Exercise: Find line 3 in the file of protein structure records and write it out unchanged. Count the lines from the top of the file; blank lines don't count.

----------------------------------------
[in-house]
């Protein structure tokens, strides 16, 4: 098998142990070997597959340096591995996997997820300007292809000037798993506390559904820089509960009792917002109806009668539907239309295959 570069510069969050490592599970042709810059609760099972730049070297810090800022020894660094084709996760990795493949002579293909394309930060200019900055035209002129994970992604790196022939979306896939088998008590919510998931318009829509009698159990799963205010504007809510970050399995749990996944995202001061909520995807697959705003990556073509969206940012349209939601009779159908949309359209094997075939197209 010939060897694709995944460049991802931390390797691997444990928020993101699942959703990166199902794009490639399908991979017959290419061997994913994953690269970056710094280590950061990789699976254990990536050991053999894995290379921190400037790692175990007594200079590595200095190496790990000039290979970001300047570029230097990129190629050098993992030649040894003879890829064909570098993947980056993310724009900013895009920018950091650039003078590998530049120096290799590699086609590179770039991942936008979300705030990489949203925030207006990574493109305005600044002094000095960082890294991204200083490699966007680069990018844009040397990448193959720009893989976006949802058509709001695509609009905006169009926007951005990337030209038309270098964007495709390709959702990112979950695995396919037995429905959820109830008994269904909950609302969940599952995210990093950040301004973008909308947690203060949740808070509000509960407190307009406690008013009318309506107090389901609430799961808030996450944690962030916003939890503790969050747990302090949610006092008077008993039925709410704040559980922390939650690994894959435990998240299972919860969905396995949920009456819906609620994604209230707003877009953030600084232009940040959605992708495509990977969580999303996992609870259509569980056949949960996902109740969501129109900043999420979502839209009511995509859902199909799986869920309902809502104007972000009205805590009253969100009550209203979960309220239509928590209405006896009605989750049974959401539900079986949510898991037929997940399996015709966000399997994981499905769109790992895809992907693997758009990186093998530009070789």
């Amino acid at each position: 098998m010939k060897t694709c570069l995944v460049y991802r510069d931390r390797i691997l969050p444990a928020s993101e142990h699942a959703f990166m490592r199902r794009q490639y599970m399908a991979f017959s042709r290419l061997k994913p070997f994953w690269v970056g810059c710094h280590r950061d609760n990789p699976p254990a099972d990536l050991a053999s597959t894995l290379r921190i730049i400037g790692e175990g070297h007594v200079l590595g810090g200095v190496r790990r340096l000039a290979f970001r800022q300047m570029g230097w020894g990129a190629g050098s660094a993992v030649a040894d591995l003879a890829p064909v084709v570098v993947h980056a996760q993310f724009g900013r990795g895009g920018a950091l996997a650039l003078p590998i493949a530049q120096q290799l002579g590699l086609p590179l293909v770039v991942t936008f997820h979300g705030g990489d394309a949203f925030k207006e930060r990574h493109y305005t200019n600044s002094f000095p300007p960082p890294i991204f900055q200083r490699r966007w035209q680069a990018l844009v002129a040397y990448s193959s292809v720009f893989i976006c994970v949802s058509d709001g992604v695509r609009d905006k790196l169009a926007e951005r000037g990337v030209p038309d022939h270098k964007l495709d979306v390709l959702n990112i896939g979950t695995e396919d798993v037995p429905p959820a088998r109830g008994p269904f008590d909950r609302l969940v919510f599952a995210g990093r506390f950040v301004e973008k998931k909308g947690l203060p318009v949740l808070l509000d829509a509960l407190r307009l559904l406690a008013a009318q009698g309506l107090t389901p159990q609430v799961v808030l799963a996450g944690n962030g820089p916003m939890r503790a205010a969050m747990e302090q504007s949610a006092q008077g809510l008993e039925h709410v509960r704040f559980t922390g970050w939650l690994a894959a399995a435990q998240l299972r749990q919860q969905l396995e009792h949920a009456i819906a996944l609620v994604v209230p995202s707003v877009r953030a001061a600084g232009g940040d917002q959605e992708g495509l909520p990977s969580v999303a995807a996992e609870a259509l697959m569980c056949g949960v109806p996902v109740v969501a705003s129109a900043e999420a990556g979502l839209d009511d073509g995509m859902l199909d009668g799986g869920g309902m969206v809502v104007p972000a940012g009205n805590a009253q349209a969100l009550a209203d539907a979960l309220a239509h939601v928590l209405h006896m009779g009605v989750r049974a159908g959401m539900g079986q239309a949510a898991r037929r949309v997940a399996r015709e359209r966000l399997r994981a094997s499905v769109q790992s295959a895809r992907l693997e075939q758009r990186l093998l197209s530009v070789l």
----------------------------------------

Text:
């Amino acid at each position: 098998m010939k060897t694709c570069l995944v460049y991802r510069d931390r390797i691997l969050p444990a928020s993101e142990h699942a959703f990166m490592r199902r794009q490639y599970m399908a991979f017959s042709r290419l061997k994913p070997f994953w690269v970056g810059c710094h280590r950061d609760n990789p699976p254990a099972d990536l050991a053999s597959t894995l290379r921190i730049i400037g790692e175990g070297h007594v200079l590595g810090g200095v190496r790990r340096l000039a290979f970001r800022q300047m570029g230097w020894g990129a190629g050098s660094a993992v030649a040894d591995l003879a890829p064909v084709v570098v993947h980056a996760q993310f724009g900013r990795g895009g920018a950091l996997a650039l003078p590998i493949a530049q120096q290799l002579g590699l086609p590179l293909v770039v991942t936008f997820h979300g705030g990489d394309a949203f925030k207006e930060r990574h493109y305005t200019n600044s002094f000095p300007p960082p890294i991204f900055q200083r490699r966007w035209q680069a990018l844009v002129a040397y990448s193959s292809v720009f893989i976006c994970v949802s058509d709001g992604v695509r609009d905006k790196l169009a926007e951005r000037g990337v030209p038309d022939h270098k964007l495709d979306v390709l959702n990112i896939g979950t695995e396919d798993v037995p429905p959820a088998r109830g008994p269904f008590d909950r609302l969940v919510f599952a995210g990093r506390f950040v301004e973008k998931k909308g947690l203060p318009v949740l808070l509000d829509a509960l407190r307009l559904l406690a008013a009318q009698g309506l107090t389901p159990q609430v799961v808030l799963a996450g944690n962030g820089p916003m939890r503790a205010a969050m747990e302090q504007s949610a006092q008077g809510l008993e039925h709410v509960r704040f559980t922390g970050w939650l690994a894959a399995a435990q998240l299972r749990q919860q969905l396995e009792h949920a009456i819906a996944l609620v994604v209230p995202s707003v877009r953030a001061a600084g232009g940040d917002q959605e992708g495509l909520p990977s969580v999303a995807a996992e609870a259509l697959m569980c056949g949960v109806p996902v109740v969501a705003s129109a900043e999420a990556g979502l839209d009511d073509g995509m859902l199909d009668g799986g869920g309902m969206v809502v104007p972000a940012g009205n805590a009253q349209a969100l009550a209203d539907a979960l309220a239509h939601v928590l209405h006896m009779g009605v989750r049974a159908g959401m539900g079986q239309a949510a898991r037929r949309v997940a399996r015709e359209r966000l399997r994981a094997s499905v769109q790992s295959a895809r992907l693997e075939q758009r990186l093998l197209s530009v070789l």